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January 2005



- Next to Halo, the best first-party franchise on the Xbox gets even better than the stellar original
- Gorgeous visuals, particularly fuselage flames
- Fits-like-a-glove responsive controls
- Ability to jack Mechs is a great new addition



- Playing online is next to impossible for newbies
- Graphics lose their beauty and sharpness online
- Single-player campaign has some choke points that lower the enjoyment a bit



Review: MechAssault (XB)

Review: Halo (XB)

Review: Halo 2 (XB)

Review: Metal Arms - Glitch in the System (XB)



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MechAssault 2: Lone Wolf

Score: 9.2 / 10


mechassault 2 xbox review          mechassault 2 xbox review


Contrary to what some people may say, (all those Sony and Nintendo fanboys, you know who you are!) there are other A+ first-party franchises for the Xbox besides Halo. Yes, itís hard not to get caught in the overwhelming shadow of the magnificent Halo 2, but the MechAssault series is a great first-party member of the Xbox library in its own right. The original was at the very genesis of showing off the quality of Xbox Live gaming. Its sequel, MechAssault 2: Lone Wolf (MA2), travels the same path of the Halo line: great first game followed by a follow-up that improves on the original in so many ways it creates a solidly spectacular video game.

Just like Halo 2, MA2 takes all the goodness of the first game and exponentially adds to every category: better graphics, better action, bigger selection of Mechs, more rigorous challenge level, the innovative Mech jacking addition, and most importantly, improved online play with the bonus of clan building features that allow clans to fight for control of planets, have their progress saved, and move onto the




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next sphere, all in a quest for universal conquest.

If you first take on the gameís single-player game traversing 20 missions, you will be placed in a sequel immediately following the events of the original game, only this time around youíll be facing off against the enemies of the 31st Century as a force of only three to start, including a solitary Mech


pilot (hence the subtitle of the game, Lone Wolf). This time around, the single-player mission gives a much more taxing challenge (that borders on frustratingly hard at times). The game has a better save system to a point, saving the gameís progress at certain junctures, but a few more in-between would have saved a necessity for a wee bit too much backtracking.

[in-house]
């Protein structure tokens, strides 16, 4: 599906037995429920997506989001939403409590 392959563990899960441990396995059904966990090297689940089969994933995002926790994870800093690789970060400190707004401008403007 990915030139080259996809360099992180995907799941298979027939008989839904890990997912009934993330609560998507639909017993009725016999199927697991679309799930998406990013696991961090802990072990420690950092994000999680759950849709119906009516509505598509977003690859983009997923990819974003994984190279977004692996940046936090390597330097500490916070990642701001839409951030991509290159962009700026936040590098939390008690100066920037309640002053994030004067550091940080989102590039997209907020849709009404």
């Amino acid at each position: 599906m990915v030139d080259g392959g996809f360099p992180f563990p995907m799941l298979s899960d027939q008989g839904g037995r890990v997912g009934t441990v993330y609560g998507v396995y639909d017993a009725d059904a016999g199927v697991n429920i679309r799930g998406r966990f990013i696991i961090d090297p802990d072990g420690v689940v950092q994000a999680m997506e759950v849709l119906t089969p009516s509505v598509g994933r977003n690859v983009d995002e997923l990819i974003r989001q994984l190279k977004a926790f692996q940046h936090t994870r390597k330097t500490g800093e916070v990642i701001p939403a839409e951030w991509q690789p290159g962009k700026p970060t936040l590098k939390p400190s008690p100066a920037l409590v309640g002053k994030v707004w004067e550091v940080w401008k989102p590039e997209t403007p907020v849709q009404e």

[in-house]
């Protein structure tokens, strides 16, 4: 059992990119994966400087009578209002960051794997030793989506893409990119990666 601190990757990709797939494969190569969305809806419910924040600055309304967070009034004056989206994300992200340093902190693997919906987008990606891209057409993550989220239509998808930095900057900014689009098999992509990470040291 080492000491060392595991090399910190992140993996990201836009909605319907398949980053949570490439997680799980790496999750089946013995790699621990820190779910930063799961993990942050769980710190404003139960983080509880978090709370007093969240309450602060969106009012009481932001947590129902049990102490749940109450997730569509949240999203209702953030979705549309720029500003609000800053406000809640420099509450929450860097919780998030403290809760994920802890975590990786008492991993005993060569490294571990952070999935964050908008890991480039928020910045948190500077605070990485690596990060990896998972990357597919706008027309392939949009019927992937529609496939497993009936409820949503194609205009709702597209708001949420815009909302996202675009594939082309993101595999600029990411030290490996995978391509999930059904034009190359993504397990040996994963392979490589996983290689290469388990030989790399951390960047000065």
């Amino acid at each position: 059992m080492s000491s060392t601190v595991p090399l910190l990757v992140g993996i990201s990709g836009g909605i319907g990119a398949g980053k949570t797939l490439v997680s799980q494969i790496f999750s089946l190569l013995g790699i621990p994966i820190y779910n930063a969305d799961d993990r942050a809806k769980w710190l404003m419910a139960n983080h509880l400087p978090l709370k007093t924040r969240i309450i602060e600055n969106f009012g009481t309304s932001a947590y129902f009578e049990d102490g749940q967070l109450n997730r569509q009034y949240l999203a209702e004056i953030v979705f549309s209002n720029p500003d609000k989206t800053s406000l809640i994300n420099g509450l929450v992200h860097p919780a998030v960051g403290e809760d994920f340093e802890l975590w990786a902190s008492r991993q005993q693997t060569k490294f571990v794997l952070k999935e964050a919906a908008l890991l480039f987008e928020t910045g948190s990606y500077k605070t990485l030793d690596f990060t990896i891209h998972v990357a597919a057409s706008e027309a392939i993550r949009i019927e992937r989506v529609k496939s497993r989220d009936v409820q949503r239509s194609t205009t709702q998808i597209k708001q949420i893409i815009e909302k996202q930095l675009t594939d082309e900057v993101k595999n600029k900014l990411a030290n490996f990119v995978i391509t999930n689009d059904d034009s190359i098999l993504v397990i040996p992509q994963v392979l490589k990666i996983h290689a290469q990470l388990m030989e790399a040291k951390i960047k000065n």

Youíll have a much better array of Mechs at your disposal this time around, from all the different size and strength classes. In addition, you can also now operate other non-Mech vehicles, including a tank and flying crafts. You can also hitchhike a ride (or give a ride to teammates online) on the VTOL aircraft that serves as a battle armor transport.

Speaking of battle armor, you can employ the man-sized armor to give yourself a functional suit of armor that serves as a weapon with, because of its smaller stature, much more maneuverability than Mechs you are fighting. The downside is that the battle armor isnít very durable against the much, much more powerful Mechs, so that any Mech that gets you locked into its sights will dispatch you rather quickly compared to if you were fighting in a Mech yourself.

But the biggest ability you have with the battle armor, and the gameís biggest innovation, it the opportunity to jack other Mechs while you are in battle armor. If you get close enough to a Mech, you can grab a hold of the back of it, and a display showing all your Xbox controller keys (A, B, Y, X, right trigger, and left trigger) appears. The objective is to hit the random key pattern before your Mech-operating opponent pilot can (either A.I. or human controlled).